In June, U.S. District Judge Dolly Gee, ruled that all children in detention must be released by ICE by July 17. In her ruling Judge Gee stated, “The family residential centers are on fire and there is no more time for half measures.” Unfortunately, she did not have the power to release the parents with the children. In fact, ICE and the Trump administration have indicated they have no intention to release families with the children.

The significance of this is that families will be asked the impossible question, colloquially termed “Sophie’s Choice” – either allow their children to remain indefinitely within a detention center rampant with COVID-19 and minimal medical care, or be deported back to their countries of origin.

We know that women and girls in detainment are at risk for sexual assault. Pregnant women do not receive adequate medical or prenatal care, leading to significantly detrimental outcomes, even death. We’ve heard from those inside detention centers – nurses, doctors, mothers, and children – that there is no PPE, no hand sanitizer, and certainly no social distancing.

Additionally, there is clear evidence that children whose parents have been taken into custody or have been deported are at risk for countless health problems, including anxiety, depression, sleeping, eating, and school disruptions. How can we allow for parents to be asked to make this choice when both answers are fundamentally detrimental to their children?

The American Academy of Pediatrics, American College of Obstetricians and Gynecologists, The American Academy of Family Physicians, American Academy of Physicians and American Psychiatric Association have all also issued statements opposing the detainment of immigrant families.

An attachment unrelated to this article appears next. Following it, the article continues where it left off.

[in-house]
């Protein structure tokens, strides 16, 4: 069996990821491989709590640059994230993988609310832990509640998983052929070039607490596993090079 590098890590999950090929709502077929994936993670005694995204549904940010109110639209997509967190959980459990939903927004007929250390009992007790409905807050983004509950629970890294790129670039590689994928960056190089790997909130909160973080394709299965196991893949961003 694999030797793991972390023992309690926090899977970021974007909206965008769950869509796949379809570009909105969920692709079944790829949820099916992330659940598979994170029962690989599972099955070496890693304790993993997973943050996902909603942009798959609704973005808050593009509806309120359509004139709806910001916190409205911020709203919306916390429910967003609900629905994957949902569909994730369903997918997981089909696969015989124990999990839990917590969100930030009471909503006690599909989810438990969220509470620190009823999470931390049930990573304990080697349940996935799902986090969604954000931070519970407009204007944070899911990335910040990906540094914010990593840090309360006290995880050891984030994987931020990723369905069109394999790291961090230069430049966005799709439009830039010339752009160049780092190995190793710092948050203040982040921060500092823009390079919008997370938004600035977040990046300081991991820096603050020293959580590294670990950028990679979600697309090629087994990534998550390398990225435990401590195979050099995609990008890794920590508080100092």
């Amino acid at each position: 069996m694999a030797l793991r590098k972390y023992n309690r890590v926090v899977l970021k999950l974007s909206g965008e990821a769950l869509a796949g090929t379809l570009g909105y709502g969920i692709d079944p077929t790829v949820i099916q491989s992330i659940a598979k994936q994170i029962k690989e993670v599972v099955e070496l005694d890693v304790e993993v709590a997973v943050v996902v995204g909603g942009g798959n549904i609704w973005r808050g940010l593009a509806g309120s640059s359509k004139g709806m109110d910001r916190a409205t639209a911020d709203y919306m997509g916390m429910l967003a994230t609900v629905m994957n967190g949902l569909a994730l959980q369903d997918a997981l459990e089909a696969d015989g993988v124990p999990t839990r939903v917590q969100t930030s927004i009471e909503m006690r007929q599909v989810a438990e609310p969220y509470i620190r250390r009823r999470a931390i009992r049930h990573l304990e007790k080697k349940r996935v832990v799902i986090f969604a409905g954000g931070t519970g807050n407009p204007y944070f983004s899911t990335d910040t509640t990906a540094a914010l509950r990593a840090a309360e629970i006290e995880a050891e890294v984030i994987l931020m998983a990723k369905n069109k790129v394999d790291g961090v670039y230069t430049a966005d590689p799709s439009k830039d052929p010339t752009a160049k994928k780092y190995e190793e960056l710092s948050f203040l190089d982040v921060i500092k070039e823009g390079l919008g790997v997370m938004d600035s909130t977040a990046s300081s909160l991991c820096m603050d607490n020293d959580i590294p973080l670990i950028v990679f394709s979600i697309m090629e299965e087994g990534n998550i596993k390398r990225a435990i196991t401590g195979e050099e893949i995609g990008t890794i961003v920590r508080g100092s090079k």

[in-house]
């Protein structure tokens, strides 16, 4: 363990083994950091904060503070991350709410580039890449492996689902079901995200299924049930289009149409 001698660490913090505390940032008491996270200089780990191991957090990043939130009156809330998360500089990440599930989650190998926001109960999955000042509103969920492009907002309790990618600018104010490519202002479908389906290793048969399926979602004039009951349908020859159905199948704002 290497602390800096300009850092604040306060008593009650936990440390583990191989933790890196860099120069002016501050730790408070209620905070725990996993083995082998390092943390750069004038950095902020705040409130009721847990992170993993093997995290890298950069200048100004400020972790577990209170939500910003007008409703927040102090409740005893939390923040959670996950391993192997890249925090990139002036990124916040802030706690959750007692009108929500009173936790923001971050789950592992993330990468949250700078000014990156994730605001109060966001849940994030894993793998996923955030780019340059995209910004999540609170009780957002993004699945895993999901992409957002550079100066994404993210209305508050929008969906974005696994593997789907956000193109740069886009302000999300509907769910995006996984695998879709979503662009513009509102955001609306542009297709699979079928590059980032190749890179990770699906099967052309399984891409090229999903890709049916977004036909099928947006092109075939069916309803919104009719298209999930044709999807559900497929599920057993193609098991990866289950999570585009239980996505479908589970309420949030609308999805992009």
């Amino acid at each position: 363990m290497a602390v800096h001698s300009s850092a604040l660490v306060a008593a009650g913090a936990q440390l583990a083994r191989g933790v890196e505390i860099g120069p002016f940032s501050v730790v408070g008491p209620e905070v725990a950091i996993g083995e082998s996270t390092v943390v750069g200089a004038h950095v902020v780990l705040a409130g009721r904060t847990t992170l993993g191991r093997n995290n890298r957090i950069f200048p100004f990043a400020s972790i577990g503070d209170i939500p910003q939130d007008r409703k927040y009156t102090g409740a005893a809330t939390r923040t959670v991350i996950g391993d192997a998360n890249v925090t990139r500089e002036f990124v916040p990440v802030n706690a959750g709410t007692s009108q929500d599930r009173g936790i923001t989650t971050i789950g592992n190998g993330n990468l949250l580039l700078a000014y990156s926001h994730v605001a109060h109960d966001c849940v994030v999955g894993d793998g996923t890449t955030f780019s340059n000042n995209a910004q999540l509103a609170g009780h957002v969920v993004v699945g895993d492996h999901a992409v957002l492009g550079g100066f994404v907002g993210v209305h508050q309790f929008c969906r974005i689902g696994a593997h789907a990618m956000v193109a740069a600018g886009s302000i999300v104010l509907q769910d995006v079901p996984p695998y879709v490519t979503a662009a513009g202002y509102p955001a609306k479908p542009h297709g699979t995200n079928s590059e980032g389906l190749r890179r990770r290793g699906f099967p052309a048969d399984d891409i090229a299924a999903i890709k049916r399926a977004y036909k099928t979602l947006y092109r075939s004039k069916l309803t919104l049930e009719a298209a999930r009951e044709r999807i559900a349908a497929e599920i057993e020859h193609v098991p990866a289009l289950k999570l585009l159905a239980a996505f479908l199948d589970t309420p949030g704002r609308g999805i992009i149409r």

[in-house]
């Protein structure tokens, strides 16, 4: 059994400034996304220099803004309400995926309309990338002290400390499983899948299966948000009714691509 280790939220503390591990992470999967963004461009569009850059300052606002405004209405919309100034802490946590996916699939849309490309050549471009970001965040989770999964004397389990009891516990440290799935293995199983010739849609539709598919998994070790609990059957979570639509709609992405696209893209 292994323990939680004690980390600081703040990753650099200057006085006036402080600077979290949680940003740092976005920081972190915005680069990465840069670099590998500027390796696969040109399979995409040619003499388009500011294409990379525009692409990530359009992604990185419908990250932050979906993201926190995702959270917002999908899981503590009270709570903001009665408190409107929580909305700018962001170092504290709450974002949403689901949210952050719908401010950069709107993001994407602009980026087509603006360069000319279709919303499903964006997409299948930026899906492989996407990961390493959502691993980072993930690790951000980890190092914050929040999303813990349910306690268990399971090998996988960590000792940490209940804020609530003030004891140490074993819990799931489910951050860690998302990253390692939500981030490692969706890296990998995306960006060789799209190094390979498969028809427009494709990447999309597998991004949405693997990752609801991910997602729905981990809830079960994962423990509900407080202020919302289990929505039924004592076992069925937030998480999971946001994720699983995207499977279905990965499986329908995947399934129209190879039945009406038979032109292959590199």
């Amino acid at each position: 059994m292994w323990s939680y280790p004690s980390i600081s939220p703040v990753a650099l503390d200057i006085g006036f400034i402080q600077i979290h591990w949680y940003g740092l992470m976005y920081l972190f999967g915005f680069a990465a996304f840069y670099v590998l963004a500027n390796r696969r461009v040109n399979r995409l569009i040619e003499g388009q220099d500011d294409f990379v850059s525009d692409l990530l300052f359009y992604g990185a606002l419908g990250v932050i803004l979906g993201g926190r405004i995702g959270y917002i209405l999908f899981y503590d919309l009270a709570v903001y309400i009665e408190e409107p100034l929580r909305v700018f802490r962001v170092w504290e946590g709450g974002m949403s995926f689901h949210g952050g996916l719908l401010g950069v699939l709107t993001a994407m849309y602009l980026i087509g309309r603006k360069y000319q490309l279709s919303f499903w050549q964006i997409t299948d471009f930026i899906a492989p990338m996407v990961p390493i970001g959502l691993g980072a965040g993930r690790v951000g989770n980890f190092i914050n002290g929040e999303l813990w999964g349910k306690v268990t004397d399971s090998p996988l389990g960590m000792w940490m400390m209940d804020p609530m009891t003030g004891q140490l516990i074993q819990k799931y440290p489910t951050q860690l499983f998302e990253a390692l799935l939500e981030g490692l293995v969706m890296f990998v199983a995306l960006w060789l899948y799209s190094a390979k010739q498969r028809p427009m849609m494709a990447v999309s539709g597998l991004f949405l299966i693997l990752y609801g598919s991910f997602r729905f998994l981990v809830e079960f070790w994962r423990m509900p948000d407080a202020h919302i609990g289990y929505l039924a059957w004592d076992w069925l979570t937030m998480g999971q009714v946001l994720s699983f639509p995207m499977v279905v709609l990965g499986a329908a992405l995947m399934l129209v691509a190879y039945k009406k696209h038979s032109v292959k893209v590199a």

In the Hippocratic Oath, physicians state, “I will remember that I remain a member of society, with special obligations to all my fellow human beings, those sound of mind and body as well as the infirm.” This oath does not exclude refugees.

How can we support global health initiatives if we turn a blind eye to people in need? We are called to bear witness and oppose the incarceration and suffering of our fellow human being.

Before Dr. Murphey and I drove off the CoreCivic property that day, we honked our horns along the length of the prison, hoping to signal a message of support to those inside. We were later told by an attorney of the detained mothers that the center employees had been instructed to move the mothers to the other side of the property so that they would not hear us. But the moms refused, as they had been told that we would be there delivering messages from loved ones.

The American Academy of Family Physicians has a tool kit for grassroots efforts. To donate or get involved, Project Lifeline, Physicians for Human Rights, and Doctors for America are all organizations advocating for the immigrant and asylum seeker populations.

Our immigration problem is solvable. Many immigration bills have been proposed by the U.S. Congress with practical compromises that would have made our country stronger, but many have been stonewalled. In the meantime, it remains clear that abject cruelty and inhumanity are no way to deal with the governmental impasse.

-By Elizabeth Kravitz, fourth-year medical student at Baylor College of Medicine

Editor’s note: The opinions expressed in this blog post are solely those of the author and do not reflect the views of Baylor College of Medicine.